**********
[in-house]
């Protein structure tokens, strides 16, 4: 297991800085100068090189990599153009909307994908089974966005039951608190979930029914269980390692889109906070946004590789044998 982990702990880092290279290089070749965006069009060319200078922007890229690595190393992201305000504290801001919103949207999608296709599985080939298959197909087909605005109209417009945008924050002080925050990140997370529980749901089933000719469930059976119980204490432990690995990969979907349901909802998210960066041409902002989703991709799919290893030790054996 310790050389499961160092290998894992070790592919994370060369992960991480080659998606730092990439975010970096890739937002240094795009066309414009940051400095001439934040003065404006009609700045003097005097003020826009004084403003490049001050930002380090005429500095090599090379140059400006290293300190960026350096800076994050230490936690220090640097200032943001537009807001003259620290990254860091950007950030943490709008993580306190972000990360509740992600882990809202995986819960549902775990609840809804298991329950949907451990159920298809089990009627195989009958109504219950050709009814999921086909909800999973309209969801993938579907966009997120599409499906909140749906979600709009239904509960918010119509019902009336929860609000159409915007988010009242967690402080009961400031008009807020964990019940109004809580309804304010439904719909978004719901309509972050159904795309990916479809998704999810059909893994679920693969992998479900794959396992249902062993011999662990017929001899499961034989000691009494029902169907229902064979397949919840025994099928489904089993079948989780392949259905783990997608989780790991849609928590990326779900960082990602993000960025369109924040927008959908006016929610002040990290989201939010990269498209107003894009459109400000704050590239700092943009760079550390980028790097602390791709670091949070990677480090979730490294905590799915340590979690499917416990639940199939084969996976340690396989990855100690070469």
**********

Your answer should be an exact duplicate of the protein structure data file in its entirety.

[in-house]
């Protein structure tokens, strides 16, 4: 297991800085100068090189990599153009909307994908089974966005039951608190979930029914269980390692889109906070946004590789044998 982990702990880092290279290089070749965006069009060319200078922007890229690595190393992201305000504290801001919103949207999608296709599985080939298959197909087909605005109209417009945008924050002080925050990140997370529980749901089933000719469930059976119980204490432990690995990969979907349901909802998210960066041409902002989703991709799919290893030790054996 310790050389499961160092290998894992070790592919994370060369992960991480080659998606730092990439975010970096890739937002240094795009066309414009940051400095001439934040003065404006009609700045003097005097003020826009004084403003490049001050930002380090005429500095090599090379140059400006290293300190960026350096800076994050230490936690220090640097200032943001537009807001003259620290990254860091950007950030943490709008993580306190972000990360509740992600882990809202995986819960549902775990609840809804298991329950949907451990159920298809089990009627195989009958109504219950050709009814999921086909909800999973309209969801993938579907966009997120599409499906909140749906979600709009239904509960918010119509019902009336929860609000159409915007988010009242967690402080009961400031008009807020964990019940109004809580309804304010439904719909978004719901309509972050159904795309990916479809998704999810059909893994679920693969992998479900794959396992249902062993011999662990017929001899499961034989000691009494029902169907229902064979397949919840025994099928489904089993079948989780392949259905783990997608989780790991849609928590990326779900960082990602993000960025369109924040927008959908006016929610002040990290989201939010990269498209107003894009459109400000704050590239700092943009760079550390980028790097602390791709670091949070990677480090979730490294905590799915340590979690499917416990639940199939084969996976340690396989990855100690070469």